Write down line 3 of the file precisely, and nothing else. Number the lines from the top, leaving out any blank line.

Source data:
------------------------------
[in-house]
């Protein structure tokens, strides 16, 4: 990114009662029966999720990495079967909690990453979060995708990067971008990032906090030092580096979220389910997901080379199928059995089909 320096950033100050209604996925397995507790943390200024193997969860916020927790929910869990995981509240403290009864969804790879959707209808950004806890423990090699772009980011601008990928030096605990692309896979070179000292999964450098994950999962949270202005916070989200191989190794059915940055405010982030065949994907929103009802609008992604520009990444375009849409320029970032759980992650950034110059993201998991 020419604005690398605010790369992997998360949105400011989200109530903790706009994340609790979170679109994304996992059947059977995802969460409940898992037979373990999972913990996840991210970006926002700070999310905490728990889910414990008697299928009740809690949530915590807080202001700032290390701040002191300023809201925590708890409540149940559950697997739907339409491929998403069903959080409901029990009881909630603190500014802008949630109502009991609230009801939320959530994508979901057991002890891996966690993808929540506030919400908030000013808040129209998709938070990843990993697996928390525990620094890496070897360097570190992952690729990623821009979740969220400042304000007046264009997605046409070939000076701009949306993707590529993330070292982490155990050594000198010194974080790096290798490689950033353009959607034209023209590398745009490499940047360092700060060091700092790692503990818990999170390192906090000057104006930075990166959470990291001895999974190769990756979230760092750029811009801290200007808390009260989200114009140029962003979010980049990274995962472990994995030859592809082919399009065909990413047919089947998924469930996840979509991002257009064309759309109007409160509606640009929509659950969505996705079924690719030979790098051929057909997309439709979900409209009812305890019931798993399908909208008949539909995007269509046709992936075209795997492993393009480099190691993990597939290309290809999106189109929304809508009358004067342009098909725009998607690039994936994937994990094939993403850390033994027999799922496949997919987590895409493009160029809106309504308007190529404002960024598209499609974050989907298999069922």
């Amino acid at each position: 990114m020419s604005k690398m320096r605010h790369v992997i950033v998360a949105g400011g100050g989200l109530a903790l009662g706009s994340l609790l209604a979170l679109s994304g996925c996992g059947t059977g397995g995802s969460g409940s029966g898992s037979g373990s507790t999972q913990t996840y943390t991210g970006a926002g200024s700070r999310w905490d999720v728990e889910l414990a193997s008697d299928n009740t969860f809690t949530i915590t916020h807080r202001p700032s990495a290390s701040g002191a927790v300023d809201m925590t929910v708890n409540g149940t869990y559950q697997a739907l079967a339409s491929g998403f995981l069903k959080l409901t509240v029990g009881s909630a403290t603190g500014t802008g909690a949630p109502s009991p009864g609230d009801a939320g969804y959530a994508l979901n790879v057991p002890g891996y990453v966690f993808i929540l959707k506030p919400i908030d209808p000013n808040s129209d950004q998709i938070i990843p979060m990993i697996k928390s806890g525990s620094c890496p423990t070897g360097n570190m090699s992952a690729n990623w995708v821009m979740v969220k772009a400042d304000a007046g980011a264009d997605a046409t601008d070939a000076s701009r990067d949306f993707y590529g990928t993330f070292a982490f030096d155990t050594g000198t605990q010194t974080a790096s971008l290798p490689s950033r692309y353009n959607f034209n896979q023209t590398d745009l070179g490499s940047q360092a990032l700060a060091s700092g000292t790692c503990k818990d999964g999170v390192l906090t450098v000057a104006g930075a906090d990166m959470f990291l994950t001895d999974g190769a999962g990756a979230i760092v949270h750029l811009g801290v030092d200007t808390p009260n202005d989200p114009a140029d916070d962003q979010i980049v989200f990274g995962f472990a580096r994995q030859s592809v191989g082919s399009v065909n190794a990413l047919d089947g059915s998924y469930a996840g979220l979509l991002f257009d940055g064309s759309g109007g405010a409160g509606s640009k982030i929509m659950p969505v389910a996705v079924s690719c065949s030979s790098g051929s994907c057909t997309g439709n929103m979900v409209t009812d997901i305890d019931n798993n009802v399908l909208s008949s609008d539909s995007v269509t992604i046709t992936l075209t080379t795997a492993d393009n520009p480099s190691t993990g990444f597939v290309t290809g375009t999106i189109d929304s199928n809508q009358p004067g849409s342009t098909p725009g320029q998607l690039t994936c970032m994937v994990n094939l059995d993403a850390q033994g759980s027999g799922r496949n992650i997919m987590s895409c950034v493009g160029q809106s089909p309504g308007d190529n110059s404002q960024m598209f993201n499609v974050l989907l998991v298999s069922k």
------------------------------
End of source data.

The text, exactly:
């Amino acid at each position: 990114m020419s604005k690398m320096r605010h790369v992997i950033v998360a949105g400011g100050g989200l109530a903790l009662g706009s994340l609790l209604a979170l679109s994304g996925c996992g059947t059977g397995g995802s969460g409940s029966g898992s037979g373990s507790t999972q913990t996840y943390t991210g970006a926002g200024s700070r999310w905490d999720v728990e889910l414990a193997s008697d299928n009740t969860f809690t949530i915590t916020h807080r202001p700032s990495a290390s701040g002191a927790v300023d809201m925590t929910v708890n409540g149940t869990y559950q697997a739907l079967a339409s491929g998403f995981l069903k959080l409901t509240v029990g009881s909630a403290t603190g500014t802008g909690a949630p109502s009991p009864g609230d009801a939320g969804y959530a994508l979901n790879v057991p002890g891996y990453v966690f993808i929540l959707k506030p919400i908030d209808p000013n808040s129209d950004q998709i938070i990843p979060m990993i697996k928390s806890g525990s620094c890496p423990t070897g360097n570190m090699s992952a690729n990623w995708v821009m979740v969220k772009a400042d304000a007046g980011a264009d997605a046409t601008d070939a000076s701009r990067d949306f993707y590529g990928t993330f070292a982490f030096d155990t050594g000198t605990q010194t974080a790096s971008l290798p490689s950033r692309y353009n959607f034209n896979q023209t590398d745009l070179g490499s940047q360092a990032l700060a060091s700092g000292t790692c503990k818990d999964g999170v390192l906090t450098v000057a104006g930075a906090d990166m959470f990291l994950t001895d999974g190769a999962g990756a979230i760092v949270h750029l811009g801290v030092d200007t808390p009260n202005d989200p114009a140029d916070d962003q979010i980049v989200f990274g995962f472990a580096r994995q030859s592809v191989g082919s399009v065909n190794a990413l047919d089947g059915s998924y469930a996840g979220l979509l991002f257009d940055g064309s759309g109007g405010a409160g509606s640009k982030i929509m659950p969505v389910a996705v079924s690719c065949s030979s790098g051929s994907c057909t997309g439709n929103m979900v409209t009812d997901i305890d019931n798993n009802v399908l909208s008949s609008d539909s995007v269509t992604i046709t992936l075209t080379t795997a492993d393009n520009p480099s190691t993990g990444f597939v290309t290809g375009t999106i189109d929304s199928n809508q009358p004067g849409s342009t098909p725009g320029q998607l690039t994936c970032m994937v994990n094939l059995d993403a850390q033994g759980s027999g799922r496949n992650i997919m987590s895409c950034v493009g160029q809106s089909p309504g308007d190529n110059s404002q960024m598209f993201n499609v974050l989907l998991v298999s069922k």